Smaller Firms (CUs) Perceived As Better Consumer Advocates
The relative size of credit unions to other financial services providers is often viewed as a liability, but not so in new research conducted by Forrester Research here.
The company's survey of 6,000 households in October/November of 2003 shows that small providers, such as credit unions, are held in higher regard when it comes to "consumer advocacy."
"Customer advocacy is the perception by customers that a firm is doing what's best for them and not just for the firm's bottom line. To broaden their customer relationships, firms need to simplify customers' lives and be transparent about rates and fees: two key components of customer advocacy," said Bill Doyle, vice president, research director. In its survey Forrester reviewed 37 firms and a group of credit unions and found that financial service firms such as USAA did a good job on their behalf, according to 82% of consumers. A perennial strong performer, top-ranked USAA provides insurance, banking and investment products.
Credit unions as a group were ranked second, with 62% of members saying they believe the credit union acts as an advocate on their behalf. Ranked third and fourth, respectively, were Edward D. Jones and auto insurer Geico. Forrester reported that of the 38 organizations included in the survey questions, just 12 were viewed by a majority as consumer advocates.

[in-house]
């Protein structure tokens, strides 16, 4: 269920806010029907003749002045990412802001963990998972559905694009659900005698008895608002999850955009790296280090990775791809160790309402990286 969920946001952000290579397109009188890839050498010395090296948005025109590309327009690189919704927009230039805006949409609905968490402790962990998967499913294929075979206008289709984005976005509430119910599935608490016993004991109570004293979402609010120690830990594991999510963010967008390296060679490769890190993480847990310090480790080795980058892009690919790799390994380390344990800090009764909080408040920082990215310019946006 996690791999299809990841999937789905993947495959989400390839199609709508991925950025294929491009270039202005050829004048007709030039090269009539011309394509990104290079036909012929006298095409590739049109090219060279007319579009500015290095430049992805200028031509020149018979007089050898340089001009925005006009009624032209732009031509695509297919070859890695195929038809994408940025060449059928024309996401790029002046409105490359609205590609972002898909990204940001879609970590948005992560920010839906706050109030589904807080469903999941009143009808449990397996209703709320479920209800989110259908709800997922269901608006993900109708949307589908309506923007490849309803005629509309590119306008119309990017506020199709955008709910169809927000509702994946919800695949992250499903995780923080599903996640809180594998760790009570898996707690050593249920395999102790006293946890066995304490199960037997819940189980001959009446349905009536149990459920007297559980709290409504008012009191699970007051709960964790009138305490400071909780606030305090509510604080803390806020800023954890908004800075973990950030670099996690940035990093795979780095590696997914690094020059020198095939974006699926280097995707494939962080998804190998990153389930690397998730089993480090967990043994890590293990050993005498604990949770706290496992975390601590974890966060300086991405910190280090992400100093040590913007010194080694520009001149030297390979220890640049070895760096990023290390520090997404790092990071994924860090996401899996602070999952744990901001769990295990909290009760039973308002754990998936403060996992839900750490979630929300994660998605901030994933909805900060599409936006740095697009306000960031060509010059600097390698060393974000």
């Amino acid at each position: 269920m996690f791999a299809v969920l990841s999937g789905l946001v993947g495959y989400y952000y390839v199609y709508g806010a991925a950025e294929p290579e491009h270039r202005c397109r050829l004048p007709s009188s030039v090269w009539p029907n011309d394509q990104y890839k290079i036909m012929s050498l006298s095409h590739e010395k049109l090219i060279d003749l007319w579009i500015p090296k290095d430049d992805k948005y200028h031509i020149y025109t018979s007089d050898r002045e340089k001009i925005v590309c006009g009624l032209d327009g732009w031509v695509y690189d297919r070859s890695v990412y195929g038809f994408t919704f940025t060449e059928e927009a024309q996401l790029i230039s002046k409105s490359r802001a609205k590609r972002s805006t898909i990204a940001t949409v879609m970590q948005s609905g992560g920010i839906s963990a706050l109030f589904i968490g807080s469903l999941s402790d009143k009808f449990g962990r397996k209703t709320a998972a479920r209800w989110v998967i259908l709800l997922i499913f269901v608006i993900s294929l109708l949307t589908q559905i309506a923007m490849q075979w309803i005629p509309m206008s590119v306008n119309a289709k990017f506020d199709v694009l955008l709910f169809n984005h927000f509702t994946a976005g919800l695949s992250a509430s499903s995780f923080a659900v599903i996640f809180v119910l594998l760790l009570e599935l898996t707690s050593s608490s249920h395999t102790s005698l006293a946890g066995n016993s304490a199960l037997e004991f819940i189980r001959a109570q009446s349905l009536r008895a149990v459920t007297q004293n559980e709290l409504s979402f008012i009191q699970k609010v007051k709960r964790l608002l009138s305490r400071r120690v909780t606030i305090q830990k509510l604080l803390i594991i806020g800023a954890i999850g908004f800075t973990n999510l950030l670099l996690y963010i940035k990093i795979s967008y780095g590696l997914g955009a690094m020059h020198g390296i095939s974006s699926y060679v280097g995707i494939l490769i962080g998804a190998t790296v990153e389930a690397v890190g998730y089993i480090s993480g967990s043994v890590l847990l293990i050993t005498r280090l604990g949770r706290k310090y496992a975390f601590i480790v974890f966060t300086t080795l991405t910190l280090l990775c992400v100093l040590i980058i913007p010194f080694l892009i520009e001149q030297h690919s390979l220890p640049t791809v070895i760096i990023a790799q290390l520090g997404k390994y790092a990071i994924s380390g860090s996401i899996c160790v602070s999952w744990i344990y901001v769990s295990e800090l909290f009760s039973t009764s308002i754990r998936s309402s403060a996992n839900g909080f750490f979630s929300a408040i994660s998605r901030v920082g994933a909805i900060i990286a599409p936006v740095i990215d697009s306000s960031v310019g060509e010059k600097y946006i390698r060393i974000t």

At the bottom of the list were the big, money-center banks, with online banking services/broker E+Trade Financial Corp. rated dead last at 19%. Also rated low were Citbank (22%), FleetBoston Financial Corp. (26% and soon to change its name to Bank of America), and J.P. Morgan Chase (27%).
"We think the big banks are headed for trouble if they don't change the way they serve customers," said Doyle. "Many large banks, on the other hand, are at the bottom of our ranking because many of their customers feel nickel-and-dimed."